• scrollToHourMillis: [integer | default: 500] – The time in milliseconds for the scroll animation to the current time on load of calendar events.
  • allowCalEventOverlap: [boolean | default: false] – Whether the calendar will allow events to overlap. Events will be moved or resized if necessary if they are dragged or resized to a location that overlaps another calendar event.
  • overlapEventsSeparate: [boolean | default: false] – If true, events that overlap will be rendered separately without any overlap.
    buttons : [boolean | default: true] – Whether to display the navigation buttons of ‘today’, ‘last week’, ‘next week’.
  • buttonText: [object | default: {today : “today”, lastWeek : “<”, nextWeek : “>”} ] – Text to use for display in navigation buttons.
  • newEventText: [string | default: “New Event”] – The temporary text used for a new event in the calendar.
  • height: [ function(calendar)] – A function that can return a height in pixels for the calendar. If the height of the calendar is less than the space it takes to render it, the calendar will scroll within the timeslot region while the day column headers will remain fixed.
  • shortMonths: [array | default : [‘Jan’, ‘Feb’, ‘Mar’, ‘Apr’, ‘May’, ‘Jun’, ‘Jul’, ‘Aug’, ‘Sep’, ‘Oct’, ‘Nov’, ‘Dec’]] – Months of the year in short format.
  • longMonths: [array | default : [‘January’, ‘February’, ‘March’, ‘April’, ‘May’, ‘June’, ‘July’, ‘August’, ‘September’, ‘October’, ‘November’, ‘December’] – Months of the year in long format.
  • shortDays: [array | default : [‘Sun’, ‘Mon’, ‘Tue’, ‘Wed’, ‘Thu’, ‘Fri’, ‘Sat’]] – Days of the week in short format
  • longDays: [array | default : [‘Sunday’, ‘Monday’, ‘Tuesday’, ‘Wednesday’, ‘Thursday’, ‘Friday’, ‘Saturday’]] days of the week in long format
  • noEvents: [function()] – Function to call after calendar has loaded and it has no events
  • draggable: [function(calEvent, eventElement)] – Called on each event to determine whether it should be draggable or not. Default function returns true on all events.
  • resizable: [function(calEvent, eventElement)] – Called on each event to determine whether it should be resizable or not. Default function returns true on all events.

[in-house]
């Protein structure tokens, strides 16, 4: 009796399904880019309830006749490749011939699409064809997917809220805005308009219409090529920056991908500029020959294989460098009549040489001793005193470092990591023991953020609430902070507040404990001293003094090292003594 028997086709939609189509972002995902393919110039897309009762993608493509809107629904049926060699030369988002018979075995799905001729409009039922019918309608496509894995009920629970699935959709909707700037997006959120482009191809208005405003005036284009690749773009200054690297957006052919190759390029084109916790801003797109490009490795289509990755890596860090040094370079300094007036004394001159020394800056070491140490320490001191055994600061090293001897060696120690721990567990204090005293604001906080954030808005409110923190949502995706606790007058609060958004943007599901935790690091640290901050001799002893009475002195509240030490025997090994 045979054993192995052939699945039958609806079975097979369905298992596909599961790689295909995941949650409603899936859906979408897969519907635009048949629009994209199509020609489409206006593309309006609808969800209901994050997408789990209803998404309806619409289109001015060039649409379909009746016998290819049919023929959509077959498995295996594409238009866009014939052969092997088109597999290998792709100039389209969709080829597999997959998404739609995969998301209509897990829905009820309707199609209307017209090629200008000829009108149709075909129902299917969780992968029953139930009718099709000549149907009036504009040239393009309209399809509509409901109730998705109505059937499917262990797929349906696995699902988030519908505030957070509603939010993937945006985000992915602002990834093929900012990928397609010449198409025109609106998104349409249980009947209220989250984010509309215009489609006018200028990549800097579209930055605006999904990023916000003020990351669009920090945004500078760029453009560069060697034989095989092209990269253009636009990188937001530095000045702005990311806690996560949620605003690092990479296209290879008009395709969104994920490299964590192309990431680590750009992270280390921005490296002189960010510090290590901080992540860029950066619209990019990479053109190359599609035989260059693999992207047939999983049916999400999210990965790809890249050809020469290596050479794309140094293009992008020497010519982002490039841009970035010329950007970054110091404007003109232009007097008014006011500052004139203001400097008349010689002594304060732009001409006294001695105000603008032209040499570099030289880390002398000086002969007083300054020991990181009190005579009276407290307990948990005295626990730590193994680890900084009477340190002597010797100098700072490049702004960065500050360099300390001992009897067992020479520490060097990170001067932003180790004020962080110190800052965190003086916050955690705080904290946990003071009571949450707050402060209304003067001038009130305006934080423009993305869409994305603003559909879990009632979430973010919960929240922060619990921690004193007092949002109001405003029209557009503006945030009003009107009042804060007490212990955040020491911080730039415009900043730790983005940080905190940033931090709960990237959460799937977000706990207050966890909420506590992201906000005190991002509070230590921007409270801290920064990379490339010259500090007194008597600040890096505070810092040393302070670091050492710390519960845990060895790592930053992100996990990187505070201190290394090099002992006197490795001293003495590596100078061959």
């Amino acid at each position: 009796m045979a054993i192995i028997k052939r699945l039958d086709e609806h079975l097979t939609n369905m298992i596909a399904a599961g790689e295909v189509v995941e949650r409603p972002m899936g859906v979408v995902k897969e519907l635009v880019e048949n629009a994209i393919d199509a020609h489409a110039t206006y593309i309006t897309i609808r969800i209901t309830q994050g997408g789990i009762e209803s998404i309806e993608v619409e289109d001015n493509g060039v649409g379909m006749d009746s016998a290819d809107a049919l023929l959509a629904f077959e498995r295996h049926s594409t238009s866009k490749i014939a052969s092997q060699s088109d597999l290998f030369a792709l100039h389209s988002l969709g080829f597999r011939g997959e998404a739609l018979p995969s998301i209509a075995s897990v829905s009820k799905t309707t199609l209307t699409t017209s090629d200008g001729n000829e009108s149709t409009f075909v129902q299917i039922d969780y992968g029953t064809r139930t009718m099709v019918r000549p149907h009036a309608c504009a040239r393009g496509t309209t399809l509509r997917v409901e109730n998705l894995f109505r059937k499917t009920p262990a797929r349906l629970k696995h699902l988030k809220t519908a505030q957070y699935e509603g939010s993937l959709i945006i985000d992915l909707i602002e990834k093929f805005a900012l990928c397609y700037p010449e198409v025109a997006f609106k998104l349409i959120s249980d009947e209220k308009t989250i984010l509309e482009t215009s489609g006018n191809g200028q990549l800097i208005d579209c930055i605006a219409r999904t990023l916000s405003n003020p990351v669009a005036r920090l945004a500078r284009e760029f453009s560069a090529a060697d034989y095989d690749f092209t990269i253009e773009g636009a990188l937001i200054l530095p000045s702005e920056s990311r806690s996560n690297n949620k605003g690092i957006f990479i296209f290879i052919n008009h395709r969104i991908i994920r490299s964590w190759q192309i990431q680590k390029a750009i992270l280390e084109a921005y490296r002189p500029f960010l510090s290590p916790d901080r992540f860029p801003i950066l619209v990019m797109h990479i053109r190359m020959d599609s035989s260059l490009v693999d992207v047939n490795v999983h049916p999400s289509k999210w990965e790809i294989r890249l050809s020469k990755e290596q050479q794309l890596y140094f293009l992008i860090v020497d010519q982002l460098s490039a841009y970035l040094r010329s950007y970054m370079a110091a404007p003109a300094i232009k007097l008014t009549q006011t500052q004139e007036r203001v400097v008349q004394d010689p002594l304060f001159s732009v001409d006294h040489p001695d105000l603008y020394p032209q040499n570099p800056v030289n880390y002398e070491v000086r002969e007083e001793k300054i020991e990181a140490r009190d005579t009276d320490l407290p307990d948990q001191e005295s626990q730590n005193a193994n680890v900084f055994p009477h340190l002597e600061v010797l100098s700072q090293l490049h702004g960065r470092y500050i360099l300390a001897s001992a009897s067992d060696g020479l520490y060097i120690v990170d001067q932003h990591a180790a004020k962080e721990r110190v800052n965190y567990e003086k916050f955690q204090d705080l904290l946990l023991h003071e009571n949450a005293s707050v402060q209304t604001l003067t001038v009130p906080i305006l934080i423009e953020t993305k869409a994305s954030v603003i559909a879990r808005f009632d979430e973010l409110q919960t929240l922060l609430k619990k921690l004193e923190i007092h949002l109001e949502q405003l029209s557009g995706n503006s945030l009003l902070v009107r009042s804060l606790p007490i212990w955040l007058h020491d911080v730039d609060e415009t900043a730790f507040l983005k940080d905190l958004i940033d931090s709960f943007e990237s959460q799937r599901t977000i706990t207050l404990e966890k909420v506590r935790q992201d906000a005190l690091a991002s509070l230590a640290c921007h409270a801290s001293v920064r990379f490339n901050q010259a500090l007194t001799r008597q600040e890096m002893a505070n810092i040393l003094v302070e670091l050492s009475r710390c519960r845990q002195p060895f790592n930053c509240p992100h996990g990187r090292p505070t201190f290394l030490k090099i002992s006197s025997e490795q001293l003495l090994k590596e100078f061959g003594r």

• eventRender: [function(calEvent, element)] – Called prior to rendering an event. Allows modification of the eventElement or the ability to return a different element.
  • eventAfterRender: [function(calEvent, element)] – Called after rendering an event.
  • eventClick: [function(calEvent, element)] – Called on click of a calendar event.
  • eventMouseover: [function(calEvent, element)] – Called on mouseover of a calendar event.
  • eventMouseout: [function(calEvent, element)] – Called on mouseout of a calendar event.
  • eventDrag: [function(calEvent, element)] Called on drag of a calendar event.
  • eventDrop: [function(newCalEvent, oldCalEvent, element)] Called on drop of a dragged calendar event.
  • eventResize: [ function(newCalEvent, oldCalEvent, element)] – Called on resize of a calendar event.
  • eventNew: [function(calEvent, element)] – Called on creation of a new calendar event.
  • calendarBeforeLoad: [function(calendar)] – Called after the calendar grid has been rendered but before events are loaded
  • calendarAfterLoad: [function(calendar)] – Called after events are loaded

Methods

In typical jquery-ui fashion methods are called by passing a method name string as the first argument to the calendar object.

  • $(”#calendar”).weekCalendar(”today”); // Renders the calendar for todays date.
  • $(”#calendar”).weekCalendar(”prevWeek”); // Go to the previous week relative to the currently rendered week.
  • $(”#calendar”).weekCalendar(”nextWeek”); // Go to the next week relative to the currently rendered week.
  • $(”#calendar”).weekCalendar(”gotoWeek”, date); // Go to the week that the date passed falls within
  • $(”#calendar”).weekCalendar(”refresh”); // Refreshes the currently rendered week – if the events are based on a remote data source they will be refetched.
  • $(”#calendar”).weekCalendar(”removeEvent”, eventId); // Removes the event from the calendar
  • $(”#calendar”).weekCalendar(”updateEvent”, calEvent); // Updates the event with the same id in the calendar or adds it if it doesn’t exist.
  • $(”#calendar”).weekCalendar(”removeUnsavedEvents”); // Removes all events in the calendar who’s calEvent data object doesn’t have an id.
  • $(”#calendar”).weekCalendar(”clear”); // Removes all events from the calendar
  • $(”#calendar”).weekCalendar(”getTimeslotTimes”, date); // Returns an array of valid timeslot time objects for the day of the date provided {start: date, startFormatted: string, end: date, endFormatted: string} . Formatted dates are formatted based on the ‘timeFormat’ property. This is a useful method for populating options for start and end times of a calendar event.
  • $(”#calendar”).weekCalendar(”getData”, key); //returns the value of the named config option for the current calendar instance.
  • $(”#calendar”).weekCalendar(”formatDate”, date, [format]); //formats the date as a date based on the format of the current calendar instance or the format if supplied.
  • $(”#calendar”).weekCalendar(”formatTime”, date, [format]); //formats the date as a time based on the format of the current calendar instance or the format if supplied.

Calendar Events Data Structure

As described in the calendar options section above, calendar data can be supplied in a number of ways. The simplest is to supply an array of calendar events. Calendar events have the following format

  • id – [integer] – id of the calendar event
  • title – [string] – The title for display in the calendar
  • start – [date, ISO8601 String, IETF String or timestamp] – the start date / time of the event.
  • end – [date, ISO8601 String, IETF String or timestamp] – the end date / time of the event.